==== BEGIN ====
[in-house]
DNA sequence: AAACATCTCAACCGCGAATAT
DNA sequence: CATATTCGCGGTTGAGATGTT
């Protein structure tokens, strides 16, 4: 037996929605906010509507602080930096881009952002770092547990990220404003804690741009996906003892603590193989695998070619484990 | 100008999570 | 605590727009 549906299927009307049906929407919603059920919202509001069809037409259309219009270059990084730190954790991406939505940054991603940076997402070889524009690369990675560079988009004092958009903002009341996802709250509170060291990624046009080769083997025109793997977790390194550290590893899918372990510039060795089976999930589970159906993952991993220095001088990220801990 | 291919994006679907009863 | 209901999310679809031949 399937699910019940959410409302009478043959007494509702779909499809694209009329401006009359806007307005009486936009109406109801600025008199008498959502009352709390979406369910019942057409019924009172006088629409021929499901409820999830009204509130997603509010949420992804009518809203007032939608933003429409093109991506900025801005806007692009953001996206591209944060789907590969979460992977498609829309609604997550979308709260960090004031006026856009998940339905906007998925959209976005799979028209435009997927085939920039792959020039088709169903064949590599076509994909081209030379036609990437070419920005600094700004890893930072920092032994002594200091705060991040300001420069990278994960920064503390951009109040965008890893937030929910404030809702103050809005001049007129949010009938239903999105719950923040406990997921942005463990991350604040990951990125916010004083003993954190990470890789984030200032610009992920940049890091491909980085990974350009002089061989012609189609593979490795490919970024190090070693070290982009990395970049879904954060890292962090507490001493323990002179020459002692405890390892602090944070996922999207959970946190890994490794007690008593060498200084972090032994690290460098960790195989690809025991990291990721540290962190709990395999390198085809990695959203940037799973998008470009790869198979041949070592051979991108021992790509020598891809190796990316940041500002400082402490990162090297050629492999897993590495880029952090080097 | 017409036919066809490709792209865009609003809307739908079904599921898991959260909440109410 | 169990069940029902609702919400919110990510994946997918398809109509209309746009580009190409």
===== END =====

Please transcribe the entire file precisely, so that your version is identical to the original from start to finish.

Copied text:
[in-house]
DNA sequence: AAACATCTCAACCGCGAATAT
DNA sequence: CATATTCGCGGTTGAGATGTT
């Protein structure tokens, strides 16, 4: 037996929605906010509507602080930096881009952002770092547990990220404003804690741009996906003892603590193989695998070619484990 | 100008999570 | 605590727009 549906299927009307049906929407919603059920919202509001069809037409259309219009270059990084730190954790991406939505940054991603940076997402070889524009690369990675560079988009004092958009903002009341996802709250509170060291990624046009080769083997025109793997977790390194550290590893899918372990510039060795089976999930589970159906993952991993220095001088990220801990 | 291919994006679907009863 | 209901999310679809031949 399937699910019940959410409302009478043959007494509702779909499809694209009329401006009359806007307005009486936009109406109801600025008199008498959502009352709390979406369910019942057409019924009172006088629409021929499901409820999830009204509130997603509010949420992804009518809203007032939608933003429409093109991506900025801005806007692009953001996206591209944060789907590969979460992977498609829309609604997550979308709260960090004031006026856009998940339905906007998925959209976005799979028209435009997927085939920039792959020039088709169903064949590599076509994909081209030379036609990437070419920005600094700004890893930072920092032994002594200091705060991040300001420069990278994960920064503390951009109040965008890893937030929910404030809702103050809005001049007129949010009938239903999105719950923040406990997921942005463990991350604040990951990125916010004083003993954190990470890789984030200032610009992920940049890091491909980085990974350009002089061989012609189609593979490795490919970024190090070693070290982009990395970049879904954060890292962090507490001493323990002179020459002692405890390892602090944070996922999207959970946190890994490794007690008593060498200084972090032994690290460098960790195989690809025991990291990721540290962190709990395999390198085809990695959203940037799973998008470009790869198979041949070592051979991108021992790509020598891809190796990316940041500002400082402490990162090297050629492999897993590495880029952090080097 | 017409036919066809490709792209865009609003809307739908079904599921898991959260909440109410 | 169990069940029902609702919400919110990510994946997918398809109509209309746009580009190409």